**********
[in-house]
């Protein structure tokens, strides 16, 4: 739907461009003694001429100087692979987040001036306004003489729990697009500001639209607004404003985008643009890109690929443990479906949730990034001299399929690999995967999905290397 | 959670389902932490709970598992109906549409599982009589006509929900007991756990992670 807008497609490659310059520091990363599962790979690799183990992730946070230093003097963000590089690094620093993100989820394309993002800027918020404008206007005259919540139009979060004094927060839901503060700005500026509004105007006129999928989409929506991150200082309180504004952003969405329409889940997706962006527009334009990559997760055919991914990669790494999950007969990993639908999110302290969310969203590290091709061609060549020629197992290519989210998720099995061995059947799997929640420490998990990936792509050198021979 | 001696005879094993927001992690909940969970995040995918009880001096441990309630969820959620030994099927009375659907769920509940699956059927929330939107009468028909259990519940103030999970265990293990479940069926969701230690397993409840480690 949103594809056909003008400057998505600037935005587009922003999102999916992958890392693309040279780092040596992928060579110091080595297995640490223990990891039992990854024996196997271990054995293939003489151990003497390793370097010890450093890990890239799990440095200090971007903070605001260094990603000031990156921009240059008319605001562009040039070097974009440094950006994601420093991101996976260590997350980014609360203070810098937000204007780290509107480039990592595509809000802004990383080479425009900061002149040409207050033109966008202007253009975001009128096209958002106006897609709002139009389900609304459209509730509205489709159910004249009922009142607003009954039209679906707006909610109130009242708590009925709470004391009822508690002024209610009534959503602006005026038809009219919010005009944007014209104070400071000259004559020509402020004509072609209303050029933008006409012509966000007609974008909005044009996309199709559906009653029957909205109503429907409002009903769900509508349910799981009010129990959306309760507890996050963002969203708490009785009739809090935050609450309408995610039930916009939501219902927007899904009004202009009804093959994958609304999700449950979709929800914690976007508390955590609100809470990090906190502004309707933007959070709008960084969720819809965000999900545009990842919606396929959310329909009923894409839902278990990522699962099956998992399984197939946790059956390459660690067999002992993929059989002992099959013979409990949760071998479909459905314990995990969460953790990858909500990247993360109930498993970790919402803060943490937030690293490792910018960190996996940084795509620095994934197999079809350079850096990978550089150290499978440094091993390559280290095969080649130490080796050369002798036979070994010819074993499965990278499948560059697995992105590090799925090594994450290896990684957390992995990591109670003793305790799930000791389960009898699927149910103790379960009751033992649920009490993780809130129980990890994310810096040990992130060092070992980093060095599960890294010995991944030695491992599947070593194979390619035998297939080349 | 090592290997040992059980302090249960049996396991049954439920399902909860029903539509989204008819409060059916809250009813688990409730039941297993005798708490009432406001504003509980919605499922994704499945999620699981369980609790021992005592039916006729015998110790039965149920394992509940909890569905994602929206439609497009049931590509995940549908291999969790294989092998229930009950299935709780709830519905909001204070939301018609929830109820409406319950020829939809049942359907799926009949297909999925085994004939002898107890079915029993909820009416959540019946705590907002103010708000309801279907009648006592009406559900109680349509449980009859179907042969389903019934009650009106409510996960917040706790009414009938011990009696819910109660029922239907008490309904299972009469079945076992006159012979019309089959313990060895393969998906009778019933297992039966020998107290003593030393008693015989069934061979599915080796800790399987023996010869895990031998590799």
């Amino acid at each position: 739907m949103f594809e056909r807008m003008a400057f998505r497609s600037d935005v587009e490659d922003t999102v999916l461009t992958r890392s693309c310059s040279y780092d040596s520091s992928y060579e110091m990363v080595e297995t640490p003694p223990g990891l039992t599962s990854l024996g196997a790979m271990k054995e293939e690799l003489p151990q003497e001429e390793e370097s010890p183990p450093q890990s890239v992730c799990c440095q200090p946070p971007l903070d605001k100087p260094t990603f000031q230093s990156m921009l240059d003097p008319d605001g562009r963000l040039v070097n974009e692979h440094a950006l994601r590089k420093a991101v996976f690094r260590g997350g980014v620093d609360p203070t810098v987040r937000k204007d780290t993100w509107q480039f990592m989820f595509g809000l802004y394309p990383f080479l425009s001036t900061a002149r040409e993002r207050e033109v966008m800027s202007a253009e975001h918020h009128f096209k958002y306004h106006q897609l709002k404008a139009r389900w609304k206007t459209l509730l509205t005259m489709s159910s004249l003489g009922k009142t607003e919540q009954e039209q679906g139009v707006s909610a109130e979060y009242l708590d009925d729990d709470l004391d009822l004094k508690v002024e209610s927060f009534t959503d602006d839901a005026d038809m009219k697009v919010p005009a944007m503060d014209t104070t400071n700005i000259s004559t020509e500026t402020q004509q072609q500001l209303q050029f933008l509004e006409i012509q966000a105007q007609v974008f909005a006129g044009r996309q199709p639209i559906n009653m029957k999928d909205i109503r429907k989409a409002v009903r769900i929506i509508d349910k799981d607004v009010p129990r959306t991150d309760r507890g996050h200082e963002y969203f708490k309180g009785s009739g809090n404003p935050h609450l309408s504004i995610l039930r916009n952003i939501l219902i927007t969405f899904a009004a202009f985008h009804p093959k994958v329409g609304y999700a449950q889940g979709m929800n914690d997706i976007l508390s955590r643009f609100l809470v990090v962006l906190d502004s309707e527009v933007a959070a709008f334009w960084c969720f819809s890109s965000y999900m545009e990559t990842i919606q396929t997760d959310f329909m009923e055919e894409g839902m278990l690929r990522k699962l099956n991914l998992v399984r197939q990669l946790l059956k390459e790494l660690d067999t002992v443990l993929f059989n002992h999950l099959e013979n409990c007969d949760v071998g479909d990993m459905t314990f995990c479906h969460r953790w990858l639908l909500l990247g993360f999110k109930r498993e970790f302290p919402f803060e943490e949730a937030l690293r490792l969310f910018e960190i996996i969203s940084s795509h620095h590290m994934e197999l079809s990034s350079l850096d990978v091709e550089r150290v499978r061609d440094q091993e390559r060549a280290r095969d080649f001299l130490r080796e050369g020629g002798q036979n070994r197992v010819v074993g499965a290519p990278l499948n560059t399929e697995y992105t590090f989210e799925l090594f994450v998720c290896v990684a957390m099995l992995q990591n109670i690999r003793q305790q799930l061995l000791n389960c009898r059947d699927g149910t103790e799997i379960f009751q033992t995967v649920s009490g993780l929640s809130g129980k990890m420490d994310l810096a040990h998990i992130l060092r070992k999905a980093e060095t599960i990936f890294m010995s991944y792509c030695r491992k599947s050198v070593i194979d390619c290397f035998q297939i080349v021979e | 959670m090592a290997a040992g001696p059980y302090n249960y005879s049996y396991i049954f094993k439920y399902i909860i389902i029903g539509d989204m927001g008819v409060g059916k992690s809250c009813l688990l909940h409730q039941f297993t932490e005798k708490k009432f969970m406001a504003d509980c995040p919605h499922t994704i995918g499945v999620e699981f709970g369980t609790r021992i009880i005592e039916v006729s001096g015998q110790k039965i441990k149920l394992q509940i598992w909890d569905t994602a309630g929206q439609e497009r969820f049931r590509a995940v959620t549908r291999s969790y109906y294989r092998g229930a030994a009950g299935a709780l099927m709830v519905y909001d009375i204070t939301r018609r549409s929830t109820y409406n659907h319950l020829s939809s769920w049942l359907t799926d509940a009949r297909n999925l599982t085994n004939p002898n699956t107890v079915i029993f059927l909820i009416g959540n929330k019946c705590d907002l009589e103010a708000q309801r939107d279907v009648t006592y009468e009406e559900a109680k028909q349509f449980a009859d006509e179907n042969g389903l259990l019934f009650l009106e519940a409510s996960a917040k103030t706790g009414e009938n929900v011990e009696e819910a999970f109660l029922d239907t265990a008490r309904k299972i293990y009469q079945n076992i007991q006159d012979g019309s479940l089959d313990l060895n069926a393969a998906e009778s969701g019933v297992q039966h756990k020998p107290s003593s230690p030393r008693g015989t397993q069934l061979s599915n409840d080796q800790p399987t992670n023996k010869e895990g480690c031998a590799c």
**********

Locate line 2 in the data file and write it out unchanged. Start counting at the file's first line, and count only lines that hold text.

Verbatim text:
């Protein structure tokens, strides 16, 4: 739907461009003694001429100087692979987040001036306004003489729990697009500001639209607004404003985008643009890109690929443990479906949730990034001299399929690999995967999905290397 | 959670389902932490709970598992109906549409599982009589006509929900007991756990992670 807008497609490659310059520091990363599962790979690799183990992730946070230093003097963000590089690094620093993100989820394309993002800027918020404008206007005259919540139009979060004094927060839901503060700005500026509004105007006129999928989409929506991150200082309180504004952003969405329409889940997706962006527009334009990559997760055919991914990669790494999950007969990993639908999110302290969310969203590290091709061609060549020629197992290519989210998720099995061995059947799997929640420490998990990936792509050198021979 | 001696005879094993927001992690909940969970995040995918009880001096441990309630969820959620030994099927009375659907769920509940699956059927929330939107009468028909259990519940103030999970265990293990479940069926969701230690397993409840480690 949103594809056909003008400057998505600037935005587009922003999102999916992958890392693309040279780092040596992928060579110091080595297995640490223990990891039992990854024996196997271990054995293939003489151990003497390793370097010890450093890990890239799990440095200090971007903070605001260094990603000031990156921009240059008319605001562009040039070097974009440094950006994601420093991101996976260590997350980014609360203070810098937000204007780290509107480039990592595509809000802004990383080479425009900061002149040409207050033109966008202007253009975001009128096209958002106006897609709002139009389900609304459209509730509205489709159910004249009922009142607003009954039209679906707006909610109130009242708590009925709470004391009822508690002024209610009534959503602006005026038809009219919010005009944007014209104070400071000259004559020509402020004509072609209303050029933008006409012509966000007609974008909005044009996309199709559906009653029957909205109503429907409002009903769900509508349910799981009010129990959306309760507890996050963002969203708490009785009739809090935050609450309408995610039930916009939501219902927007899904009004202009009804093959994958609304999700449950979709929800914690976007508390955590609100809470990090906190502004309707933007959070709008960084969720819809965000999900545009990842919606396929959310329909009923894409839902278990990522699962099956998992399984197939946790059956390459660690067999002992993929059989002992099959013979409990949760071998479909459905314990995990969460953790990858909500990247993360109930498993970790919402803060943490937030690293490792910018960190996996940084795509620095994934197999079809350079850096990978550089150290499978440094091993390559280290095969080649130490080796050369002798036979070994010819074993499965990278499948560059697995992105590090799925090594994450290896990684957390992995990591109670003793305790799930000791389960009898699927149910103790379960009751033992649920009490993780809130129980990890994310810096040990992130060092070992980093060095599960890294010995991944030695491992599947070593194979390619035998297939080349 | 090592290997040992059980302090249960049996396991049954439920399902909860029903539509989204008819409060059916809250009813688990409730039941297993005798708490009432406001504003509980919605499922994704499945999620699981369980609790021992005592039916006729015998110790039965149920394992509940909890569905994602929206439609497009049931590509995940549908291999969790294989092998229930009950299935709780709830519905909001204070939301018609929830109820409406319950020829939809049942359907799926009949297909999925085994004939002898107890079915029993909820009416959540019946705590907002103010708000309801279907009648006592009406559900109680349509449980009859179907042969389903019934009650009106409510996960917040706790009414009938011990009696819910109660029922239907008490309904299972009469079945076992006159012979019309089959313990060895393969998906009778019933297992039966020998107290003593030393008693015989069934061979599915080796800790399987023996010869895990031998590799």